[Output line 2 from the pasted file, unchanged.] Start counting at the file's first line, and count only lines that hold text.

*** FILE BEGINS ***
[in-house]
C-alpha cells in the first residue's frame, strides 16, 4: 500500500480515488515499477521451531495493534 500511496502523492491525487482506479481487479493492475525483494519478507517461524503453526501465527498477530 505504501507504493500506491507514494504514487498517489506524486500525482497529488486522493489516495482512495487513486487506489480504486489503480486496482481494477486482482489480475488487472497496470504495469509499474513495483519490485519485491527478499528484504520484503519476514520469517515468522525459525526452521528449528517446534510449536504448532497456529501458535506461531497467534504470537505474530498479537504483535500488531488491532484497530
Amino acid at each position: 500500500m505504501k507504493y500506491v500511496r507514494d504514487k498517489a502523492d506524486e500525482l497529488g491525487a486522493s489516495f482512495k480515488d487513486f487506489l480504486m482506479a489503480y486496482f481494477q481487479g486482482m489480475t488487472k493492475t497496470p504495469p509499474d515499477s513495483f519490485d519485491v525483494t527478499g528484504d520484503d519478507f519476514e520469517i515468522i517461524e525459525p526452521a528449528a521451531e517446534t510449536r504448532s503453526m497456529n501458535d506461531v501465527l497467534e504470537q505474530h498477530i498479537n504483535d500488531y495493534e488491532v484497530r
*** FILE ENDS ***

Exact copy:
C-alpha cells in the first residue's frame, strides 16, 4: 500500500480515488515499477521451531495493534 500511496502523492491525487482506479481487479493492475525483494519478507517461524503453526501465527498477530 505504501507504493500506491507514494504514487498517489506524486500525482497529488486522493489516495482512495487513486487506489480504486489503480486496482481494477486482482489480475488487472497496470504495469509499474513495483519490485519485491527478499528484504520484503519476514520469517515468522525459525526452521528449528517446534510449536504448532497456529501458535506461531497467534504470537505474530498479537504483535500488531488491532484497530